On August 12, 1968.

On August 12, 1968, Robert Plant, Jimmy Page, John Paul Jones and John Bonham rehearsed for first time together at the studio in Gerrard Street in London’s West End. They played a version of “The Train Kept A-Rollin”, “Smokestack Lightning” and “I’m Confused” which later became “Dazed And Confused”. The first live dates they performed were by the name of “The Yardbirds”; it was the following month they changed the name to “Led Zeppelin”.

Isaac Hayes

On August 10, 2008, Isaac Lee Hayes, Jr. aka Isaac Hayes died aged 65. He was musician (piano, keyboards, trombone, saxophone), singer, songwriter, actor, and producer, one of the creative forces behind the music label “Stax Records”. The song “Soul man” (written by Isaac Hayes and David Porter and performed by Sam & Dave) has been recognized as one of the most influential songs of the past 50 years by the “Grammy Hall of Fame”, it was honored by “The Rock and Roll Hall of Fame” by “Rolling Stone” magazine, and by the “RIAA” as one of the “Songs of the Century”. Hayes had success with his albums (Hot Buttered Soul, Black Moses, The Isaac Hayes Movement, Joy, Live at the Sahara Tahoe and Chocolate Chip) but he was best known for the soundtrack for the 1971 movie “Shaft”   For the “Theme from Shaft”, in 1972, Hayes was awarded with the “Academy Award for Best Original Song”, becoming the third African-American, (after Sidney Poitier and Hattie McDaniel), to win an “Academy Award” in any competitive field covered by “Academy of Motion Picture Arts and Sciences”. In 2002, Hayes was inducted into the “Rock and Roll Hall of Fame” and in 2003, he was honored as a “BMI Icon” for his enduring influence on generations of music makers. In 1992, as recognition of his humanitarian work there, Hayes was crowned honorary king of the Ada, Ghana region.

Jerry Garcia

On August 9, 1995, Jerome John “Jerry” Garcia aka Jerry Garcia died aged 53.  He was a musician (guitar), singer and songwriter, best known as founding member and leader of The Grateful Dead. Garcia also co-founded the New Riders of the Purple Sage and participated in other music projects, including The Saunders–Garcia Band (with Merl Saunders), the Jerry Garcia Band, Old and in the Way, The Garcia/ Grisman Duo and Legion of Mary. Garcia also released several solo albums. He was ranked 13th in the magazine Rolling Stone’s “100 Greatest  Guitarists of All Time”

On August 5, 2014.


On August 5, 2014, “Fantasy” label released “Nils Lofgren: Face the Music”,  nine CD / DVD box set that provides a biography of Lofgren, with each disc telling a different chapter. The first disc are the Grinyears (1971-1973),  the second disc is the beginning of his solo career (1975-1977),  the third disc chronicles his collaborations with Lou Reed and Bob Ezrin (1979-1983), the fourth disc four starts with the story in 1985 and continues with 1991’s Silver Lining and 1992’s Crooked Line, the next three discs are his independent and self-released recordings made between 1993 and 2011, and the last two discs offer rarities from various years of his career

On August 1, 1971.


“The Concert for Bangladesh” were actually two benefit concerts organized by George Harrison and Ravi Shankar, held at 2.30 and 8 pm on Sunday, August 1, 1971, playing to a total of 40,000 people at Madison Square Garden in New York City. The shows were organized to raise international awareness and fund relief efforts for refugees from East Pakistan (now Bangladesh), following the Bangladesh Liberation War-related Bangladesh atrocities. The concerts were followed by a live album, a boxed three-record set, and “Apple Films” concert documentary, which opened in cinemas in the spring of 1972. The event was the first-ever benefit concert of such a magnitude and featured a supergroup of performers that included Harrison, Ringo Starr, Bob Dylan, Eric Clapton, Billy Preston, Leon Russell and the Badfinger. In addition, Shankar and Ali Akbar Khan – both of whom had ancestral roots in Bangladesh – performed an opening set of Indian classical music. Decades later, Shankar would say of the overwhelming success of the event: “In one day, the whole world knew the name of Bangladesh. It was a fantastic occasion”.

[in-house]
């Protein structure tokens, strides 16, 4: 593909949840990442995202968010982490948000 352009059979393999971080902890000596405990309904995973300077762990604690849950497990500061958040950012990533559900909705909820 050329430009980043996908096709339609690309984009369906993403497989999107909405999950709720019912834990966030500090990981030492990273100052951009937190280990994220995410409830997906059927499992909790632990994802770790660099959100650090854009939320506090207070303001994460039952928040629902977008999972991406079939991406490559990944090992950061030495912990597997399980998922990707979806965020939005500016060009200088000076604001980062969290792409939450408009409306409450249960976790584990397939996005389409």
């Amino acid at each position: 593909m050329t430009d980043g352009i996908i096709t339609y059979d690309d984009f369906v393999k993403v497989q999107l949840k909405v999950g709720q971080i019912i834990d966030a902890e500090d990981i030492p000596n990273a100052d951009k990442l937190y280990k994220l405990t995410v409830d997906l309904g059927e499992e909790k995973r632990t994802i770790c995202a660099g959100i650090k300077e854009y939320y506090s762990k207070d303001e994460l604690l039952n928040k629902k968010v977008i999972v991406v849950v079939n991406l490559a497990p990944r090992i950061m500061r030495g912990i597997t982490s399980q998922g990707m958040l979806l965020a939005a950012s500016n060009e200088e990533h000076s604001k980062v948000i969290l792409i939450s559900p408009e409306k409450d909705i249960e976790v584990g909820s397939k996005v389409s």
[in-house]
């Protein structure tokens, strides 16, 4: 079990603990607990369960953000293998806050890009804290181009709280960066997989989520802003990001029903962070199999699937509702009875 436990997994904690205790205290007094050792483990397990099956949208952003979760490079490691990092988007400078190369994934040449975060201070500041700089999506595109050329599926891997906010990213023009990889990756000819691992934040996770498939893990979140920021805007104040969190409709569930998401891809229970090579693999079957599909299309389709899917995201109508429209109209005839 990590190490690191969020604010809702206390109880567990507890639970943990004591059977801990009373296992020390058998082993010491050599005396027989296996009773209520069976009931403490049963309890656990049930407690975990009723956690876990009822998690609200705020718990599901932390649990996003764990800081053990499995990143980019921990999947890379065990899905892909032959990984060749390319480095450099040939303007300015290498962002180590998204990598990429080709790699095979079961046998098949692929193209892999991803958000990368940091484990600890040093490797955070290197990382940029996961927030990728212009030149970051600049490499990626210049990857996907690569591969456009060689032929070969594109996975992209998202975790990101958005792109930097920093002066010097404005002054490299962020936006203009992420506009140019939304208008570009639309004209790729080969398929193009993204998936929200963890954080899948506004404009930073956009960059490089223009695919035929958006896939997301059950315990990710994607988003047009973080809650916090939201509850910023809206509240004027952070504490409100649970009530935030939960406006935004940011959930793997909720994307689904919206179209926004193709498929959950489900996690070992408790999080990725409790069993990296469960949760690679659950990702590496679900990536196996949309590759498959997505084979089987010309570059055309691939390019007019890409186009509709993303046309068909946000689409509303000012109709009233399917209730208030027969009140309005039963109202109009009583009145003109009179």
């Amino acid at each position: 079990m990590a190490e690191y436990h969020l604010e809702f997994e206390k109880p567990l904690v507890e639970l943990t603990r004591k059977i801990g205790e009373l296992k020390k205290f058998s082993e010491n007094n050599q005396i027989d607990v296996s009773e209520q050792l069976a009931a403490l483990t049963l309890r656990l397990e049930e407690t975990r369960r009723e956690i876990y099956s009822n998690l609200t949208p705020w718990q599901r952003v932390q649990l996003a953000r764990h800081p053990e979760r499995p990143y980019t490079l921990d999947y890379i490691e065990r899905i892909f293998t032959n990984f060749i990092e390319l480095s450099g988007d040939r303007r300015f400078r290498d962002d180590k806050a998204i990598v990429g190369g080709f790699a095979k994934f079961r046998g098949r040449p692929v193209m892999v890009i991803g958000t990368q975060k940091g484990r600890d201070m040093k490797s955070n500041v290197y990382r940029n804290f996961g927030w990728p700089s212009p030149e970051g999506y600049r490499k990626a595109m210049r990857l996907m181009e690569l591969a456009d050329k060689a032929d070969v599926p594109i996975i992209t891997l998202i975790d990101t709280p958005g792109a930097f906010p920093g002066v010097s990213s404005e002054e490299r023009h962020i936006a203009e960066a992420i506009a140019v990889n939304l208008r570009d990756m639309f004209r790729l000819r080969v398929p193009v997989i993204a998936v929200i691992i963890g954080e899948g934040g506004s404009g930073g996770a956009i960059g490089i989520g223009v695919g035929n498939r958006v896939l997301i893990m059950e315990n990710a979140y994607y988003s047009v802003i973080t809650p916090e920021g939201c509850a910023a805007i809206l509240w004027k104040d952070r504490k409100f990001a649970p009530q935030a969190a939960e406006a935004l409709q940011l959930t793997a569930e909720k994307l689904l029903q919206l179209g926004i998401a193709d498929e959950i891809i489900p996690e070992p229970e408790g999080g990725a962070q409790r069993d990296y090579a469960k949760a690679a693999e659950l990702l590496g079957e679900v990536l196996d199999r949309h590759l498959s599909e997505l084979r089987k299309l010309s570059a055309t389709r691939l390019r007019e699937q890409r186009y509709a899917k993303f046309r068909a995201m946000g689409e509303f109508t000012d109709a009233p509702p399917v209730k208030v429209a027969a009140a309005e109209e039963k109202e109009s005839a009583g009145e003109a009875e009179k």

The concerts raised close to US$250,000 for Bangladesh relief, which was administered by UNICEF. Although the project was subsequently marred by financial problems – a result of the pioneering nature of the venture – the “Concert for Bangladesh” is recognized as a highly successful and influential humanitarian aid project, generating both awareness and considerable funds as well as providing valuable lessons and inspiration for projects that followed, notably Live Aid. By 1985, through revenue raised from the “Concert for Bangladesh” live album and film, an estimated $12 million had been sent to Bangladesh in relief. Sales of the live album and DVD release of the film continue to benefit the George Harrison Fund for UNICEF.

On July 11, 1969.


On July 11, 1969, “Phillips” label released “Space Oddity / Wild Eyed Boy from Freecloud”, 7″ single by David Bowie. It was recorded on June 20, 1969, and was produced by Gus Dudgeon.


  • David Bowie – vocals, acoustic guitar, stylophone
  • Mick Wayne – lead guitar
  • Herbie Flowers – bass guitar
  • Terry Cox – drums
  • Paul Buckmaster – string arrangement
  • Tony Visconti – flutes, woodwinds
  • Rick Wakeman – mellotron